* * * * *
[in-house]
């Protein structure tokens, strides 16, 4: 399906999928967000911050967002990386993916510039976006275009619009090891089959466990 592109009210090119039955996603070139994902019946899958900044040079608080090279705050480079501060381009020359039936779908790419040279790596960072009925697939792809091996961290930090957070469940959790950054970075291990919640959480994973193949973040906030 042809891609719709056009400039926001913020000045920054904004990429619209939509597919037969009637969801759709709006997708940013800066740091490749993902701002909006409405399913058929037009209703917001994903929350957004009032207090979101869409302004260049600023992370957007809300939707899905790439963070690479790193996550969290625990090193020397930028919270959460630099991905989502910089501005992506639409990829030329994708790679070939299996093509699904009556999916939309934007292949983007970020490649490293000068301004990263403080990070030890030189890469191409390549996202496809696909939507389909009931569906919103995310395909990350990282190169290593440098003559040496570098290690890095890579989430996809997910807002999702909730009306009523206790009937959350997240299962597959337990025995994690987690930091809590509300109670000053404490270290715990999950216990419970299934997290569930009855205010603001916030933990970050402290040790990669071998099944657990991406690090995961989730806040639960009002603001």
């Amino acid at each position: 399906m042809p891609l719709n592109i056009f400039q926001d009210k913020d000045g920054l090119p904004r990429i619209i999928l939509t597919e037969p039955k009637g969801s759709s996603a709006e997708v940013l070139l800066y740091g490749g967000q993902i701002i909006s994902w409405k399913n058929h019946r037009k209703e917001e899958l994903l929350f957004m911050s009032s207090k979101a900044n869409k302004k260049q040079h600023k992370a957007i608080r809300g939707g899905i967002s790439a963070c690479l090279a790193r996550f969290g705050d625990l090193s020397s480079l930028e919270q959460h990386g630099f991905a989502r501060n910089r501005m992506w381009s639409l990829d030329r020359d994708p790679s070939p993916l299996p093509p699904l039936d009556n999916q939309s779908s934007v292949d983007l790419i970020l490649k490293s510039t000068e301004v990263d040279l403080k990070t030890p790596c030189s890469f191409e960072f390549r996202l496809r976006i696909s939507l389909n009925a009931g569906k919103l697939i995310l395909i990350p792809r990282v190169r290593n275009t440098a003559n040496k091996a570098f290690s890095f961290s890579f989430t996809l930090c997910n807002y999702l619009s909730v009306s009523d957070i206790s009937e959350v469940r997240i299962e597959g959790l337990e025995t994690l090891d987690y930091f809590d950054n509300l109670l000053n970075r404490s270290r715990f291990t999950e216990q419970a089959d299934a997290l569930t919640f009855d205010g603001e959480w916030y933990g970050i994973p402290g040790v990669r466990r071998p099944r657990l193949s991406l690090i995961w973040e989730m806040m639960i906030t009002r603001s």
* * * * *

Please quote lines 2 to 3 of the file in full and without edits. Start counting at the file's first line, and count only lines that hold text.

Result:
């Protein structure tokens, strides 16, 4: 399906999928967000911050967002990386993916510039976006275009619009090891089959466990 592109009210090119039955996603070139994902019946899958900044040079608080090279705050480079501060381009020359039936779908790419040279790596960072009925697939792809091996961290930090957070469940959790950054970075291990919640959480994973193949973040906030 042809891609719709056009400039926001913020000045920054904004990429619209939509597919037969009637969801759709709006997708940013800066740091490749993902701002909006409405399913058929037009209703917001994903929350957004009032207090979101869409302004260049600023992370957007809300939707899905790439963070690479790193996550969290625990090193020397930028919270959460630099991905989502910089501005992506639409990829030329994708790679070939299996093509699904009556999916939309934007292949983007970020490649490293000068301004990263403080990070030890030189890469191409390549996202496809696909939507389909009931569906919103995310395909990350990282190169290593440098003559040496570098290690890095890579989430996809997910807002999702909730009306009523206790009937959350997240299962597959337990025995994690987690930091809590509300109670000053404490270290715990999950216990419970299934997290569930009855205010603001916030933990970050402290040790990669071998099944657990991406690090995961989730806040639960009002603001």
């Amino acid at each position: 399906m042809p891609l719709n592109i056009f400039q926001d009210k913020d000045g920054l090119p904004r990429i619209i999928l939509t597919e037969p039955k009637g969801s759709s996603a709006e997708v940013l070139l800066y740091g490749g967000q993902i701002i909006s994902w409405k399913n058929h019946r037009k209703e917001e899958l994903l929350f957004m911050s009032s207090k979101a900044n869409k302004k260049q040079h600023k992370a957007i608080r809300g939707g899905i967002s790439a963070c690479l090279a790193r996550f969290g705050d625990l090193s020397s480079l930028e919270q959460h990386g630099f991905a989502r501060n910089r501005m992506w381009s639409l990829d030329r020359d994708p790679s070939p993916l299996p093509p699904l039936d009556n999916q939309s779908s934007v292949d983007l790419i970020l490649k490293s510039t000068e301004v990263d040279l403080k990070t030890p790596c030189s890469f191409e960072f390549r996202l496809r976006i696909s939507l389909n009925a009931g569906k919103l697939i995310l395909i990350p792809r990282v190169r290593n275009t440098a003559n040496k091996a570098f290690s890095f961290s890579f989430t996809l930090c997910n807002y999702l619009s909730v009306s009523d957070i206790s009937e959350v469940r997240i299962e597959g959790l337990e025995t994690l090891d987690y930091f809590d950054n509300l109670l000053n970075r404490s270290r715990f291990t999950e216990q419970a089959d299934a997290l569930t919640f009855d205010g603001e959480w916030y933990g970050i994973p402290g040790v990669r466990r071998p099944r657990l193949s991406l690090i995961w973040e989730m806040m639960i906030t009002r603001s």